Warring factions in Yemen have confirmed they will attend peace talks in Sweden, UN Special Envoy to Yemen Martin Griffiths said Friday.
“This is a crucial moment for Yemen. I have received firm assurances from the leadership of the Yemeni parties,” said Griffiths at a UN Security Council meeting. “They are committed to attending these consultations. I believe they are genuine.”
Griffiths said he will head to Sanaa next week, and would travel with the delegation to the consultations in Sweden, if necessary.
The UN envoy noted he was close to “solving the preparatory issues that will allow us to make this happen.”
“With increased international attention, has come a renewed commitment from the Yemeni parties to work on a political solution,” Griffiths said.
Impoverished Yemen has been wracked by violence since 2014 when Shia Houthi rebels overran much of the country, including the capital, Sanaa, and al-Hudaydah province.
The conflict escalated in 2015 when Saudi Arabia and its Sunni-Arab allies launched a massive air campaign in Yemen aimed at rolling back Houthi gains and shoring up the country’s pro-Saudi government.
The violence has devastated Yemen’s basic infrastructure, including its health and sanitation systems, prompting the UN to describe the situation as “one of the worst humanitarian disasters of modern times”.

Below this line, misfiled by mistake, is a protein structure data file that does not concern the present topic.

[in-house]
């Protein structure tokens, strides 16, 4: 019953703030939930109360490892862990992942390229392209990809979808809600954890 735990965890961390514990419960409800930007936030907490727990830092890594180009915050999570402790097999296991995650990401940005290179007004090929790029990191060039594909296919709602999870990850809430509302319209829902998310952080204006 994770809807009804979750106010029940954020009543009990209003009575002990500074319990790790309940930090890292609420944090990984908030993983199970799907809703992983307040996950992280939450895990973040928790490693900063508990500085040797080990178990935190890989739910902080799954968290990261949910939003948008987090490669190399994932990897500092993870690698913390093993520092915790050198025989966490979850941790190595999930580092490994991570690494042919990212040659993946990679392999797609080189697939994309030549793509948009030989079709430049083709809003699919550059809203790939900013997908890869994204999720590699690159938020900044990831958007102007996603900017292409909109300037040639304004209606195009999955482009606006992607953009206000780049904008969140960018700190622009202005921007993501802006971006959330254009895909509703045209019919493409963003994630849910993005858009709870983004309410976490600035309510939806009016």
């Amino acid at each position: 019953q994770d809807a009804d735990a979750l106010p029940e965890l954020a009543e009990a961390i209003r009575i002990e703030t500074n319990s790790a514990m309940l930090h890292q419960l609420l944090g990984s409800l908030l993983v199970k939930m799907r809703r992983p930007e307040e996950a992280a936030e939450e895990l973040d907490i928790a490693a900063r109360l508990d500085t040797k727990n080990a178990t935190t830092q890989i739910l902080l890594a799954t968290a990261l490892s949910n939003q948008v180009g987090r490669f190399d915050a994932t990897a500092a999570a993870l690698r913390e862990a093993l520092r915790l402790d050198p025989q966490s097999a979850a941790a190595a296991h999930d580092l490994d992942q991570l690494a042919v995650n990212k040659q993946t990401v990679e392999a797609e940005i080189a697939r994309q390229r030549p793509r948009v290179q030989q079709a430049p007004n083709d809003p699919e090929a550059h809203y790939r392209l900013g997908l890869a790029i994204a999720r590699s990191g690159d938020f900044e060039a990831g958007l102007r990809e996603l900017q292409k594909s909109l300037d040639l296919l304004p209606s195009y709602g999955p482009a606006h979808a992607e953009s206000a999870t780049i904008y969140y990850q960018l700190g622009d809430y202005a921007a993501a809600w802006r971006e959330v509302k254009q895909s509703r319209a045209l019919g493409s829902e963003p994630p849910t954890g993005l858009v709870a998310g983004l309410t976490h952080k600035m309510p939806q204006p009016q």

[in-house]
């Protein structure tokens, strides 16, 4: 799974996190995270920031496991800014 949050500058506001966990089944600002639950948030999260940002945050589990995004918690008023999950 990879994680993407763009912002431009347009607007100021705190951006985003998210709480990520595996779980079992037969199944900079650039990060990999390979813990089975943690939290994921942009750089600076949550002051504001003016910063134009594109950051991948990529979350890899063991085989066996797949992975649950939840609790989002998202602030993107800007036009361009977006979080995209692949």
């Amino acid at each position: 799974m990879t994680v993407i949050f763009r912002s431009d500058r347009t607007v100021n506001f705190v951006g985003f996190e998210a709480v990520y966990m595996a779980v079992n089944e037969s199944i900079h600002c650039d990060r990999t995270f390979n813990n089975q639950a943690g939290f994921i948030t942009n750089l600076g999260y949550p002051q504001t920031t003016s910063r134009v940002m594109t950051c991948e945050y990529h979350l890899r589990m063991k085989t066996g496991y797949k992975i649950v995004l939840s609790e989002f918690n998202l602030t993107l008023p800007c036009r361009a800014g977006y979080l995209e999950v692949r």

The announcement by Griffiths came after the chief of the UN’s World Food Programme (WFP) David Beasley gave an update on the humanitarian situation in Yemen.
“This is not on the brink of a catastrophe. This is a catastrophe,” Beasley said at a news conference.
According to the WFP, 18 million people in Yemen are food insecure, and between 12 to 14 million people are severely food insecure.
“These are people, literally, marching toward the brink of starvation,” Beasley added.
Last week forces loyal to Yemen’s internationally-recognized government launched a fresh military operation to retake al-Hudaydah — and its two strategic seaports — from Houthi rebels.
On Tuesday, the UN’s humanitarian affairs chief Mark Lowcock called for a cease-fire to the ongoing conflict, which led to a halt in clashes in the port city of al-Hudaydah, according to Yemeni security forces.